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Search tags: mystery-and-thriller
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review 2017-04-20 19:19
The Big Sleep
The Big Sleep (Penguin Essentials) - Raymond Chandler

PI Philip Marlowe´s first case and he gets more than he has bargained for. Starting of with a case of blackmail, he suddenly has to deal with multiple homicides, gun-wielding thugs and crazy women.


I really enjoyed this book, even though I had some issues with it. I loved the atmosphere that Raymond Chandler is able to create with his prose. It´s one of these books where everything that´s been going on before my inner eye has been tinted in black and white - the true noir colors. Chandler has a wonderful way with words and I loved the snappy dialogue between the characters, who all are flawed in some way or another.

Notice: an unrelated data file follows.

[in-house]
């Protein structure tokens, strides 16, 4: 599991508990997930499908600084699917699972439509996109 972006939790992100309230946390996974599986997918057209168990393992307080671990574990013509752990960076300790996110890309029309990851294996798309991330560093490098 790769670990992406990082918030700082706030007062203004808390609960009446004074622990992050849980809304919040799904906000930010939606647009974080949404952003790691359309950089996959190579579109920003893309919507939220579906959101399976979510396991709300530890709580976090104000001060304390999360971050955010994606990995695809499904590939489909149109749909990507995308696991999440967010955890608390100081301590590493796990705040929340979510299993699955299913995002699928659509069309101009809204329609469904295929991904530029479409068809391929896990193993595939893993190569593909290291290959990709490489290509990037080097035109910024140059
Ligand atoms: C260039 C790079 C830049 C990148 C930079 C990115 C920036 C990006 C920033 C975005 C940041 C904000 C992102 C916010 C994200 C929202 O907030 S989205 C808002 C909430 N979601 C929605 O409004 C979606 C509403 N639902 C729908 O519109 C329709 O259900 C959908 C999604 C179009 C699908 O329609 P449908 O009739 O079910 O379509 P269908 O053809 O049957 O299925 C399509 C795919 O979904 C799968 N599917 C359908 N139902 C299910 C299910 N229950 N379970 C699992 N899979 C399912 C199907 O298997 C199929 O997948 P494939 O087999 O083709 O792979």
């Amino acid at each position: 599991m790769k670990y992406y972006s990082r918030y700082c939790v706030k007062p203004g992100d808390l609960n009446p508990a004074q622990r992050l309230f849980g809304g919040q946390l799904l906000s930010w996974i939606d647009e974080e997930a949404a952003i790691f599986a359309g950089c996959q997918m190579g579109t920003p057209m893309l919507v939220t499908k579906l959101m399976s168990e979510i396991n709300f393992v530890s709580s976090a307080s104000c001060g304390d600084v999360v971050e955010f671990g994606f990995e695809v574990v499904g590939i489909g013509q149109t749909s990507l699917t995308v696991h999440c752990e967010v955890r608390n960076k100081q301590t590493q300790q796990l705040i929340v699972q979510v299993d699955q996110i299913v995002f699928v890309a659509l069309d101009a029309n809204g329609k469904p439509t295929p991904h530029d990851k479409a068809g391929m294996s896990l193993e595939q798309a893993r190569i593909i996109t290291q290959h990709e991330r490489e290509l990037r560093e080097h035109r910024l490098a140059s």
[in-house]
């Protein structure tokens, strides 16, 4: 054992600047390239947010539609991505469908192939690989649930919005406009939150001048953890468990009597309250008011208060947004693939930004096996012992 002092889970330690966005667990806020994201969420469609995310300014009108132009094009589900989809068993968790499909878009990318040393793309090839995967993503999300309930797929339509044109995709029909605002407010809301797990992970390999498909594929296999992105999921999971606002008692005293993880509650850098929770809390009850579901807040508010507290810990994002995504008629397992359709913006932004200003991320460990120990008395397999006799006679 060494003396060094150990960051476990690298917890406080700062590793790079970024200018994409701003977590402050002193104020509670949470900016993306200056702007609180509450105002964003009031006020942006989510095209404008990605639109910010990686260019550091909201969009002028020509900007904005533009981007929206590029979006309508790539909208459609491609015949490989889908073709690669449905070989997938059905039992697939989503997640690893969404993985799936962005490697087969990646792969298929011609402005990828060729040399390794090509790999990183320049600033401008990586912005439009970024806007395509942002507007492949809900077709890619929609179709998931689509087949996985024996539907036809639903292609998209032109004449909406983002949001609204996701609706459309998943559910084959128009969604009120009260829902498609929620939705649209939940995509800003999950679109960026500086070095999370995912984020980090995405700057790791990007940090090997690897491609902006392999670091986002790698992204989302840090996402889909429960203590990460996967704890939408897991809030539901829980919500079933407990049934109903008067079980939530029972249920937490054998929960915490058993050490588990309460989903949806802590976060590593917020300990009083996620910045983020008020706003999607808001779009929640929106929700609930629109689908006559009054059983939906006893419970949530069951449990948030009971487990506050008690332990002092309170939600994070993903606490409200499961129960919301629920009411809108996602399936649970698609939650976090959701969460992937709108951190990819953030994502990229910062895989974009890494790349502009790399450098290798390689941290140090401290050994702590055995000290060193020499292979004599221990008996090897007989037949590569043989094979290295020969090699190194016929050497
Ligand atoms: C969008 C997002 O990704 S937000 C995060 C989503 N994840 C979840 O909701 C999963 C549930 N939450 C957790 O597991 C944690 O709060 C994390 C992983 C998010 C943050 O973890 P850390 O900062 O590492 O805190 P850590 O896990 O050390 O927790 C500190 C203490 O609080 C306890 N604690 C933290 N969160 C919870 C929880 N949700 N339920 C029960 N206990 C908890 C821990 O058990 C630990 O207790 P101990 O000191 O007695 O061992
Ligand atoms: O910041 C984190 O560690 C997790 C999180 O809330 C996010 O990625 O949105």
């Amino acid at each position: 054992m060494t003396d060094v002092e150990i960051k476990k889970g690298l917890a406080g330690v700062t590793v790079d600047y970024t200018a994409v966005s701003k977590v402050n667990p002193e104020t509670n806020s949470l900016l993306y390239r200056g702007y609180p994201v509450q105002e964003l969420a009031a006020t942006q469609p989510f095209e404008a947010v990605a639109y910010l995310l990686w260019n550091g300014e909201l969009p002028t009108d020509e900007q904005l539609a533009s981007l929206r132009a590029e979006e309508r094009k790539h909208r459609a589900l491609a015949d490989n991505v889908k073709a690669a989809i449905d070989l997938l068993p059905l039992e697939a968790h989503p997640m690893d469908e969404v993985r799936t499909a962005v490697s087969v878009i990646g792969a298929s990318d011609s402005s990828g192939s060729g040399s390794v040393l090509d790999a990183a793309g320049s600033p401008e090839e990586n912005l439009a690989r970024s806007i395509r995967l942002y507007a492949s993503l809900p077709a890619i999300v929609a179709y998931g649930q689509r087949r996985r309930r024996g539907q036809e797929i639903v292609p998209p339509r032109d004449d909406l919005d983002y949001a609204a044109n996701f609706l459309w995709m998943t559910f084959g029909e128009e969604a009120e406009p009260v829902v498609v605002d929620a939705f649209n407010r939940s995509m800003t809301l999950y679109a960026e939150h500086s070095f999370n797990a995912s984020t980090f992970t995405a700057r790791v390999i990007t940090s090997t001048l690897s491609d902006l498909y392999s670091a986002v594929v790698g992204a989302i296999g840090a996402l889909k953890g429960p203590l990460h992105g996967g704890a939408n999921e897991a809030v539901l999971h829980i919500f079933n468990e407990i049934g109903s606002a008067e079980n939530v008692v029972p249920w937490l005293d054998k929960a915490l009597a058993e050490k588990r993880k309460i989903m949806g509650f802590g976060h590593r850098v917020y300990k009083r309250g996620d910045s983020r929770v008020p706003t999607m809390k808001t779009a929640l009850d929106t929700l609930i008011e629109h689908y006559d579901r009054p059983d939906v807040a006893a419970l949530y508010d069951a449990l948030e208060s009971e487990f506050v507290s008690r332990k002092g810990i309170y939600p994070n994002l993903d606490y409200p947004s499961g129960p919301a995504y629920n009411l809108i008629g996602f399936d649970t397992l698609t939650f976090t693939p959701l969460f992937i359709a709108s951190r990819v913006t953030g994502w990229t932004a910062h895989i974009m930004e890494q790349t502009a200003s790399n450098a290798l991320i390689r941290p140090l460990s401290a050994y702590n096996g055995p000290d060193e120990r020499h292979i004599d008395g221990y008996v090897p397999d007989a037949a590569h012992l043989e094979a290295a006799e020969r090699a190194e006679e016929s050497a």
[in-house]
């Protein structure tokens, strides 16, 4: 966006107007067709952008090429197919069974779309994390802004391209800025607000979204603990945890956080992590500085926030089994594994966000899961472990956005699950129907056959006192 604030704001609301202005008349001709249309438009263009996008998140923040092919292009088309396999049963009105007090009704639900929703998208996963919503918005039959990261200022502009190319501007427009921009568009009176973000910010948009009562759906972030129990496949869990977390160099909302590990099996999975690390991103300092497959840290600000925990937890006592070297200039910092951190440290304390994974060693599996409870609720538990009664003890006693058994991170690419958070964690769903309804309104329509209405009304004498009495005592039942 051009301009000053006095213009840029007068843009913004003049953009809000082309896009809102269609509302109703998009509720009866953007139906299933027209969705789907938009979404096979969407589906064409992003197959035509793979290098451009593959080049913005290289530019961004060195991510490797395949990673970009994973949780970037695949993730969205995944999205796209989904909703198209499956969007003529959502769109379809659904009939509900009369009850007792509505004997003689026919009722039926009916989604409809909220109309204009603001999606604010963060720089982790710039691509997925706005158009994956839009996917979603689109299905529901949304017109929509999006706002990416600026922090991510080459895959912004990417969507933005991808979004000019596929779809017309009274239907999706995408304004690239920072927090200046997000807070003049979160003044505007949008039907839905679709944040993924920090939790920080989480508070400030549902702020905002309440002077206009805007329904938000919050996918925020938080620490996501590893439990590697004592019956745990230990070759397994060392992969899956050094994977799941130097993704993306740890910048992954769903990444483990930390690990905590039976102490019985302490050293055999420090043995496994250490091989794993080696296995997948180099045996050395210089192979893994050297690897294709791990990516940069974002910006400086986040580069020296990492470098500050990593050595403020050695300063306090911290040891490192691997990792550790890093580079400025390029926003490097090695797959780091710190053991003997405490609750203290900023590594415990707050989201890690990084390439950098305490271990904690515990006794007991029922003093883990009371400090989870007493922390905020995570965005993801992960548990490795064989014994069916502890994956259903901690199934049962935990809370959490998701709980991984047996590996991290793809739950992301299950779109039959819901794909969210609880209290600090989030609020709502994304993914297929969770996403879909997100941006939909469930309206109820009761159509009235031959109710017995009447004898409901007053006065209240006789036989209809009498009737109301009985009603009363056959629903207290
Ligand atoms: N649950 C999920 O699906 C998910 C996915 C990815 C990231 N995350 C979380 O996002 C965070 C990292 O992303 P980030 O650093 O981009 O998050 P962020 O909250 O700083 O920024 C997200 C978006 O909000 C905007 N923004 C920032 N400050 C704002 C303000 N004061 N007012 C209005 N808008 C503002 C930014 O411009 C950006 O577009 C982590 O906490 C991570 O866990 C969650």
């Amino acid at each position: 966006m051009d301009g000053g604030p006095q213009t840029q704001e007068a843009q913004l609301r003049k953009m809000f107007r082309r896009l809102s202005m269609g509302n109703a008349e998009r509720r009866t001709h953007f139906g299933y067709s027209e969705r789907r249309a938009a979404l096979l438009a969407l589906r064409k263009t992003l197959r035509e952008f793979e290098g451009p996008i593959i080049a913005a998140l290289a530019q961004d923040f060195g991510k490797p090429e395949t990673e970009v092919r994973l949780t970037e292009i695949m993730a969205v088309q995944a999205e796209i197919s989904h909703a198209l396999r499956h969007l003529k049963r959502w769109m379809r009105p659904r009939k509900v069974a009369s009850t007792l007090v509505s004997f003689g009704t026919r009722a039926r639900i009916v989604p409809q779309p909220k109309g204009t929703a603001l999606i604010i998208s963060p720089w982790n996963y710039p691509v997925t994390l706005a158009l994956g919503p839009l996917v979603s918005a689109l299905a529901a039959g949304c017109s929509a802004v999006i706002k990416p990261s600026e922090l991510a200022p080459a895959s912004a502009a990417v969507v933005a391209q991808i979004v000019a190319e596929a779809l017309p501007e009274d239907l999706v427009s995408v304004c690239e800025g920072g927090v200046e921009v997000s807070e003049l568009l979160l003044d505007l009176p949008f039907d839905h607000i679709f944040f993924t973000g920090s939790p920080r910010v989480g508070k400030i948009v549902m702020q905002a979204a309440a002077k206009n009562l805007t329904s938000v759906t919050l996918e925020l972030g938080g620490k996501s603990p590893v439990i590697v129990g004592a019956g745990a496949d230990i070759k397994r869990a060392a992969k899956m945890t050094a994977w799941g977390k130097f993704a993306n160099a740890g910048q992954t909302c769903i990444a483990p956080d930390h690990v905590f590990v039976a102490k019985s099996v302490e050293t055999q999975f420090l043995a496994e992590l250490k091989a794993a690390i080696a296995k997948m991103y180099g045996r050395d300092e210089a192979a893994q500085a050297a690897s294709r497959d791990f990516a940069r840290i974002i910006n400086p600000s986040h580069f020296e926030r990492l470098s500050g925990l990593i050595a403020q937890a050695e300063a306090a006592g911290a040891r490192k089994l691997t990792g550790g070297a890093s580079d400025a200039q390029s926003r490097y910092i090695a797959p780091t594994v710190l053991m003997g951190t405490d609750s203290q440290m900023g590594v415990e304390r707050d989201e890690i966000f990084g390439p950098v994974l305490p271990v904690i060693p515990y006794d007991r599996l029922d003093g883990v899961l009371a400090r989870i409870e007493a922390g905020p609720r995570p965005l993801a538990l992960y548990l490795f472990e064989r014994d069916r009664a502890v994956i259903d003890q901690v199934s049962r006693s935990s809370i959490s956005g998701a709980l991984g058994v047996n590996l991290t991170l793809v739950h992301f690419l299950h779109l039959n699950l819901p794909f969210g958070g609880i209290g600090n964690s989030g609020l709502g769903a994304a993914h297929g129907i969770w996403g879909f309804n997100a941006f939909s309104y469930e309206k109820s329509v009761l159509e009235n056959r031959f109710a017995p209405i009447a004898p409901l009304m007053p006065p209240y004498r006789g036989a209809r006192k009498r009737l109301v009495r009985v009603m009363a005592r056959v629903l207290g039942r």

What I didn´t like about the book is the misogyny and homophobia that is on display throughout the whole book (but probably very true to the time that the story is set in). And the language was sometimes difficult to follow, because Chandler writes in the vernacular of the 1930s.


But overall it has been a great read and it won´t be my last bookish encounter with the moody noir private investigator Marlowe.


Book 2 of the Booklikes-opoly

Page Count: 251

Earned Money: $3.00

New Bank account: $26.00



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review 2017-04-17 11:41
The Man in the Brown Suit
The Man in the Brown Suit - Agatha Christie

Anne Beddingfield longs for adventures and she gets her fair share of it when an oddly smelling man gets electrocuted on the rails of the subway. In Anne´s eyes a man in a brown suit behaves oddly around the body and in pursuit of said man, Anne has to go beyond the borders of England to solve the mystery behind the strange accident and the ominous man.


A story about murder and espionage, exotic locations, a great adventure and a nice little romance. This book has all the ingredients for a fun, fastpaced and entertaining read and I loved it.